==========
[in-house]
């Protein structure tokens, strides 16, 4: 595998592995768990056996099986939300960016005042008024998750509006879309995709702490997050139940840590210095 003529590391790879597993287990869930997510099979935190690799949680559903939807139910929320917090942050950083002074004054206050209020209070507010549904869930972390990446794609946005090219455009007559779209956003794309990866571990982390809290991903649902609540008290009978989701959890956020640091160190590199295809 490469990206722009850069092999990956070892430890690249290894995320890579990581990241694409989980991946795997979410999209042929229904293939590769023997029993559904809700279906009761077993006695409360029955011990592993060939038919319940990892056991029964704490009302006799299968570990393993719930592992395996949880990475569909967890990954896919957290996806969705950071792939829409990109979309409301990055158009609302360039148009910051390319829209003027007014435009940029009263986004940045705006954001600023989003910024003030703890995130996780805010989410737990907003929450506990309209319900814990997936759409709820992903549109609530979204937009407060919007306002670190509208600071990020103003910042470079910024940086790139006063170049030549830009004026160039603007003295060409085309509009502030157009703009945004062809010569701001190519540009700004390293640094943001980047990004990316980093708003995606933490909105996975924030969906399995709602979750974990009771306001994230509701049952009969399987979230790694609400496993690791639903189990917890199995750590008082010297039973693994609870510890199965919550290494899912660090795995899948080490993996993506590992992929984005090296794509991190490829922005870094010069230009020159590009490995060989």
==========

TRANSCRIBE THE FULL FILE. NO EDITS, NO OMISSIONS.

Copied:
[in-house]
């Protein structure tokens, strides 16, 4: 595998592995768990056996099986939300960016005042008024998750509006879309995709702490997050139940840590210095 003529590391790879597993287990869930997510099979935190690799949680559903939807139910929320917090942050950083002074004054206050209020209070507010549904869930972390990446794609946005090219455009007559779209956003794309990866571990982390809290991903649902609540008290009978989701959890956020640091160190590199295809 490469990206722009850069092999990956070892430890690249290894995320890579990581990241694409989980991946795997979410999209042929229904293939590769023997029993559904809700279906009761077993006695409360029955011990592993060939038919319940990892056991029964704490009302006799299968570990393993719930592992395996949880990475569909967890990954896919957290996806969705950071792939829409990109979309409301990055158009609302360039148009910051390319829209003027007014435009940029009263986004940045705006954001600023989003910024003030703890995130996780805010989410737990907003929450506990309209319900814990997936759409709820992903549109609530979204937009407060919007306002670190509208600071990020103003910042470079910024940086790139006063170049030549830009004026160039603007003295060409085309509009502030157009703009945004062809010569701001190519540009700004390293640094943001980047990004990316980093708003995606933490909105996975924030969906399995709602979750974990009771306001994230509701049952009969399987979230790694609400496993690791639903189990917890199995750590008082010297039973693994609870510890199965919550290494899912660090795995899948080490993996993506590992992929984005090296794509991190490829922005870094010069230009020159590009490995060989």